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Chief Health Information Officer: What’s in a Title?

December 23, 2014
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CHIO job reflects system-wide strategic focus of informatics
Christus CMIO Luke Webster, M.D.

In the past few weeks I have had the chance to interview several chief medical information officers about how their positions are becoming increasingly strategic as their organizations move from EHR implementation to population health initiatives and analytics. And one of the symbols of that transition is a new title popping up for system-wide CMIOs: chief health information officer.

Pamela Dixon, managing partner for healthcare executive search firm SSi-SEARCH, said the CHIO role, although still fairly new, is evolving in interesting ways. The roles of CMIO and CNIO are both becoming increasingly strategic in nature, she said. “They are paving the way for a more unified approach under the title CHIO. It’s difficult to generalize about what that title means. It is going to vary from organization to organization, for example, in terms of reporting structure. The CHIO may report to the CIO or may also have a dotted line to the chief clinical officer, CMO and/ or COO, she added. As an example, Dixon’s firm recently helped Duke Medicine with a search for a system-wide CHIO. She noted that the title was important as it signaled greater strategic involvement for the CHIO,” she said. Duke's CHIO reports to the CIO, Dr. Jeff Ferranti, who is also a physician. 

Besides Duke Medicine, organizations such as Texas Health Resources, OHSU, and Geisinger all have CHIOs. "They are all doing really valuable work with a strong system focus. I think these organizations and these leaders are helping evolve the role, but we are at the beginning of the curve,” Dixon said.

Over the past five years, most health systems have rightfully been focused on implementing EHRs, she explained. But leading organizations in the field are interested in looking ahead at what technology can do across the care continuum, inside and outside the clinic’s walls, as they focus on the transition from volume to value. She said, "When health systems are at that point in their evolution, it makes sense to start thinking of the CMIO role as much more than implementing an EHR. The attention then turns to optimization and soon thereafter you want to look for leaders who have carried expanded responsibilities focused on population health. They are looking well beyond the EHR."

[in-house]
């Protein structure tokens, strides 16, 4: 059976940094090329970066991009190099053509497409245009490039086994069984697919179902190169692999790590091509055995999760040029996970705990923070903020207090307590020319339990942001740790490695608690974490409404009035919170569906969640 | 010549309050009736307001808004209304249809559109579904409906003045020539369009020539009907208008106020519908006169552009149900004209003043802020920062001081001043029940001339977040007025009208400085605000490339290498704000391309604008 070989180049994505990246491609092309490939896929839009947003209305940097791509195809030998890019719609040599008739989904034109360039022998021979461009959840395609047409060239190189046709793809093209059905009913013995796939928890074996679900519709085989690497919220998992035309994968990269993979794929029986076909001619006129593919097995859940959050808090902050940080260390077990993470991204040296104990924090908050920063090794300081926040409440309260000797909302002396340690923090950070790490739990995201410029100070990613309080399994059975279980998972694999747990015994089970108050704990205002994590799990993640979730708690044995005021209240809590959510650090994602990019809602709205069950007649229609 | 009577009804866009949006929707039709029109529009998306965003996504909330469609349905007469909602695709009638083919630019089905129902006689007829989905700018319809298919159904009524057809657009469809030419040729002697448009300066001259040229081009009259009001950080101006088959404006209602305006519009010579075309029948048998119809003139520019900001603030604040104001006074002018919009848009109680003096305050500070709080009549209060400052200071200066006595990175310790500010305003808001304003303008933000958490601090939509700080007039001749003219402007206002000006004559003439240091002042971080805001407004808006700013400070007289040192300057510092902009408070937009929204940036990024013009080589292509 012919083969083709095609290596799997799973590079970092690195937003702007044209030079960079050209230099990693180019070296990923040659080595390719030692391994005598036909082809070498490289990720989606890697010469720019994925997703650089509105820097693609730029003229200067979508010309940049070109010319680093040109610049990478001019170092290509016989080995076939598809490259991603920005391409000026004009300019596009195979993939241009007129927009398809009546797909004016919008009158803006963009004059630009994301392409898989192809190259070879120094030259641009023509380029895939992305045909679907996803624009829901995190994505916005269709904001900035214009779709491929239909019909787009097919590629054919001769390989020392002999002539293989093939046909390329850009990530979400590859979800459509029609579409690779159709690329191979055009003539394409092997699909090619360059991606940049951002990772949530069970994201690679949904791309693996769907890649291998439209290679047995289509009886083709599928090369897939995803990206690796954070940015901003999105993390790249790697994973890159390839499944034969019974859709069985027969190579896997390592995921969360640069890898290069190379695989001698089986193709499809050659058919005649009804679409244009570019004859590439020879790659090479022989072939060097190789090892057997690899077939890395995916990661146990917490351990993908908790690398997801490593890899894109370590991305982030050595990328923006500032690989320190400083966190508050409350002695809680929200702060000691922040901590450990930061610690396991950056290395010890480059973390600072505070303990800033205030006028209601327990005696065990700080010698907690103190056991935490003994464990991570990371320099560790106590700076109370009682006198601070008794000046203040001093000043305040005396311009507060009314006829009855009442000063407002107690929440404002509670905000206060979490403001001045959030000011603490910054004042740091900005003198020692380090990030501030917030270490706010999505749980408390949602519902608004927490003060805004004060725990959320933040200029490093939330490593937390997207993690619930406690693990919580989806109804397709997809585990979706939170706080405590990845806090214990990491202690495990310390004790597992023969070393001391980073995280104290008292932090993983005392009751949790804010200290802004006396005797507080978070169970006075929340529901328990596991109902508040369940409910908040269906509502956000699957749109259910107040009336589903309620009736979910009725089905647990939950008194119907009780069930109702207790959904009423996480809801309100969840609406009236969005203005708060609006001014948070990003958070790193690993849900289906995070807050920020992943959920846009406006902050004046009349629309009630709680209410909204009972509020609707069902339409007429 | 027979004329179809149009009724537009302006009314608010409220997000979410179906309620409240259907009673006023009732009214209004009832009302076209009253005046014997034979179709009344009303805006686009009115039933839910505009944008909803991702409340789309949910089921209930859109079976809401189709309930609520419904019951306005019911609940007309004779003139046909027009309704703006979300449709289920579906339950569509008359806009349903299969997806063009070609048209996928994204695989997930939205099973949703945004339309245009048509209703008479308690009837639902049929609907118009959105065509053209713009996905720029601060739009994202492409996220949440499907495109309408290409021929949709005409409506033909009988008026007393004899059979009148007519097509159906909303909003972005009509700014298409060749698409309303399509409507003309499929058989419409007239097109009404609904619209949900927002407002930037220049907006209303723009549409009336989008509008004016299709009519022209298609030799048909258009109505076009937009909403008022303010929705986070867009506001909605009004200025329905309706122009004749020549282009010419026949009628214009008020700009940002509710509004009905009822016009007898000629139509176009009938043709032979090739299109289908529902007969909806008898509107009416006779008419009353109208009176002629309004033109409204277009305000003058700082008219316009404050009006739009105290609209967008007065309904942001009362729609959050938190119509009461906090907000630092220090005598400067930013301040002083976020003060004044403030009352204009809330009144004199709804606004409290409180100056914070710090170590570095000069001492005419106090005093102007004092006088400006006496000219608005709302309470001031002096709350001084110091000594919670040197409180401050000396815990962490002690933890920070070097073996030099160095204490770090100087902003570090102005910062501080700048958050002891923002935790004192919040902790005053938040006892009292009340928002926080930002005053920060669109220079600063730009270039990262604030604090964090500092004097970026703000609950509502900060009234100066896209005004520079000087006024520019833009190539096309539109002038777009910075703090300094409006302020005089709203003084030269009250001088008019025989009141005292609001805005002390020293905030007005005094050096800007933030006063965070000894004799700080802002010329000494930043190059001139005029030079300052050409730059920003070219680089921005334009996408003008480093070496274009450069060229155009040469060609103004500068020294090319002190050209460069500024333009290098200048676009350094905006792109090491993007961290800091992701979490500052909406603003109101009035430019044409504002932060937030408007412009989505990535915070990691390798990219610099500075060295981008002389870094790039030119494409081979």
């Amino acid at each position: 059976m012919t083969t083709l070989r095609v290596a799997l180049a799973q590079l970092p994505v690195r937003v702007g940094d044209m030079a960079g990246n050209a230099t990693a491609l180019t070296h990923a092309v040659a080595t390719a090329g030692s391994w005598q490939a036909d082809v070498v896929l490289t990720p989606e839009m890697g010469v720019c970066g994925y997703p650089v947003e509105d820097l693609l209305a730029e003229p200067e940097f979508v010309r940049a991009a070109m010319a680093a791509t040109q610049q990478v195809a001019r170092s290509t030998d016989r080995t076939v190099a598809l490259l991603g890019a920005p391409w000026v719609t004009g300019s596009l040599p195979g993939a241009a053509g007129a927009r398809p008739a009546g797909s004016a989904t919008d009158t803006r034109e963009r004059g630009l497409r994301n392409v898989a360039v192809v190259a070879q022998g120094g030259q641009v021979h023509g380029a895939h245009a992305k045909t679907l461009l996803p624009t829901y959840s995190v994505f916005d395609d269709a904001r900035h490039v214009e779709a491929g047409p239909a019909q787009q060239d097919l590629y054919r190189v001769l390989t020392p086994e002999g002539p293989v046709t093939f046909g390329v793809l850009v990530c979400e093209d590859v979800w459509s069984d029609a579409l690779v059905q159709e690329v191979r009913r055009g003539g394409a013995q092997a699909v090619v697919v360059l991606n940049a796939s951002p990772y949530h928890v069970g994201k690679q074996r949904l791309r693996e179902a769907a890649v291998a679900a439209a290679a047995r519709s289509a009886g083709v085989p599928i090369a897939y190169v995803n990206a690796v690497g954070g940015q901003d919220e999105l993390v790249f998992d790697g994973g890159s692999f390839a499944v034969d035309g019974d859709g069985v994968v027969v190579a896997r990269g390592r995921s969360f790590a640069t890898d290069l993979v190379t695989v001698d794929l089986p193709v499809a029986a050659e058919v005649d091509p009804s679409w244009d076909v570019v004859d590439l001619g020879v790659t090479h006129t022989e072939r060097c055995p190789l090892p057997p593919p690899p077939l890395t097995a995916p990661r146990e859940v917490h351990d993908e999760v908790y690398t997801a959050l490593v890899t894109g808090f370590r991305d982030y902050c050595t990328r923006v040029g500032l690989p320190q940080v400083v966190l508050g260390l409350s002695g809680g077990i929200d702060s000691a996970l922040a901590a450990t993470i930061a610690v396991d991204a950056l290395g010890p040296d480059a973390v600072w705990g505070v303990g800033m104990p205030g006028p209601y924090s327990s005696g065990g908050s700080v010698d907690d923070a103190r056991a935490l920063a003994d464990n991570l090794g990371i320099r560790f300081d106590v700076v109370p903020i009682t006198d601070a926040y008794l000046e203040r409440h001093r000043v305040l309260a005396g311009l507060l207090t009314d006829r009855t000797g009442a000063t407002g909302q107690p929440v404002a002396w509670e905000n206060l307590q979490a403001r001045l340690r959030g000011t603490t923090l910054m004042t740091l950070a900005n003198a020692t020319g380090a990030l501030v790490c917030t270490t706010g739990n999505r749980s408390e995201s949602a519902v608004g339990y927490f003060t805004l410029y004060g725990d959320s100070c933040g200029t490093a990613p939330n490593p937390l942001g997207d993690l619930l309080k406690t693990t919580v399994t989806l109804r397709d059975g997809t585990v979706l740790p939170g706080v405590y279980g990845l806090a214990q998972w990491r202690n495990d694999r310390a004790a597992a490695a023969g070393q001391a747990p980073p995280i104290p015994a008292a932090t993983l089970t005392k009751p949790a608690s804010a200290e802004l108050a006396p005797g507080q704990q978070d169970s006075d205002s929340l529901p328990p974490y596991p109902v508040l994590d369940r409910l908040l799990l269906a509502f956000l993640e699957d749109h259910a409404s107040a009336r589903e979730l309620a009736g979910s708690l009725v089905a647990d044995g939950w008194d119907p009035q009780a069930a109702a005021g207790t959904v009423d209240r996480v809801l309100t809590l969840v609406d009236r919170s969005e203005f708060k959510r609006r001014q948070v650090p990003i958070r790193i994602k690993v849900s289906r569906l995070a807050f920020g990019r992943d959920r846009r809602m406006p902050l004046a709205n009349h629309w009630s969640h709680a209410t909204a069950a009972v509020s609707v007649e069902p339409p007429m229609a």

In a recent talk with Luke Webster, M.D., CMIO of 30-hospital Christus Health, he mentioned that he is suggesting that Christus change his title to CHIO to reflect the broader scope of responsibilities. Webster, who is the first system-wide CMIO for Christus, has a health informatics team of 100 people and is creating a regional CMIO structure. The centralized informatics team in the Dallas office focuses on standardization of content, telehealth and remote monitoring, as well as clinical and business intelligence and predictive analytics, Webster said. Part of his role is helping the organization embrace an enhanced role for informatics. “The challenge is making the pivot happen within an organization that may have its own preconceived ideas about informatics is or what a CMIO’s role is,” he said.

Webster reports to the chief clinical officer, who is a peer with finance and operational leaders. “A lot of the evangelizing about the value of informatics is with his peers on the executive council as well as out in the regions with clinical and administrative leaders,” he said. “It is beginning to happen. But there is a lot of seed planting before it takes root.”

Whether they have the CHIO title or not, system-level CMIOs have quite different roles, Webster said, and not every CMIO is a good fit for these positions.

“I think many current CMIOs evolved into the role and may not be well equipped to make the transition to a much more strategic, executive-level role,” he said. CMIOs must ask themselves whether they are interested in that transition, he said. “My role is quite different from the average CMIO, with its own set of challenges, frustrations and stresses,” he said. “Not everybody is well suited to that. Second, you have to ask yourself whether you have the skill sets required. Webster said that for his role, he could see the value of adding an MBA if he could find time to go back to school.

For those interested in this topic, Webster is going to give a presentation at HIMSS called “From CMIO to CHIO: Information, Integration and Innovation” on April 15 at 8:30 a.m. in Room S100A. (Session ID 130).








What with turnover the way it is and MU penalties on the way, CIO = Career Is Over!